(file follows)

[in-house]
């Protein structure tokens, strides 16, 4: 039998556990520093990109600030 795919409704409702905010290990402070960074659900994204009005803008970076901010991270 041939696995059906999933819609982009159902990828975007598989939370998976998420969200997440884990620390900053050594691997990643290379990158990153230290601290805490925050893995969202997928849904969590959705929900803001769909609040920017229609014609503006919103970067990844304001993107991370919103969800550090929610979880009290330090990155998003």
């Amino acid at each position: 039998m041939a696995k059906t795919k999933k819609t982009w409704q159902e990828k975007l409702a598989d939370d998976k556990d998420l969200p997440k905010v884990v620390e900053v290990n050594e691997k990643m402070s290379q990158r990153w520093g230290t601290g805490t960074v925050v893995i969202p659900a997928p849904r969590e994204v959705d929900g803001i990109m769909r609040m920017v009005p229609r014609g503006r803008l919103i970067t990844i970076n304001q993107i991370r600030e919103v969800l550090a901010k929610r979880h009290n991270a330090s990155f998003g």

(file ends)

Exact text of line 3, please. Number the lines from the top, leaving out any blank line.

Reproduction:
């Amino acid at each position: 039998m041939a696995k059906t795919k999933k819609t982009w409704q159902e990828k975007l409702a598989d939370d998976k556990d998420l969200p997440k905010v884990v620390e900053v290990n050594e691997k990643m402070s290379q990158r990153w520093g230290t601290g805490t960074v925050v893995i969202p659900a997928p849904r969590e994204v959705d929900g803001i990109m769909r609040m920017v009005p229609r014609g503006r803008l919103i970067t990844i970076n304001q993107i991370r600030e919103v969800l550090a901010k929610r979880h009290n991270a330090s990155f998003g």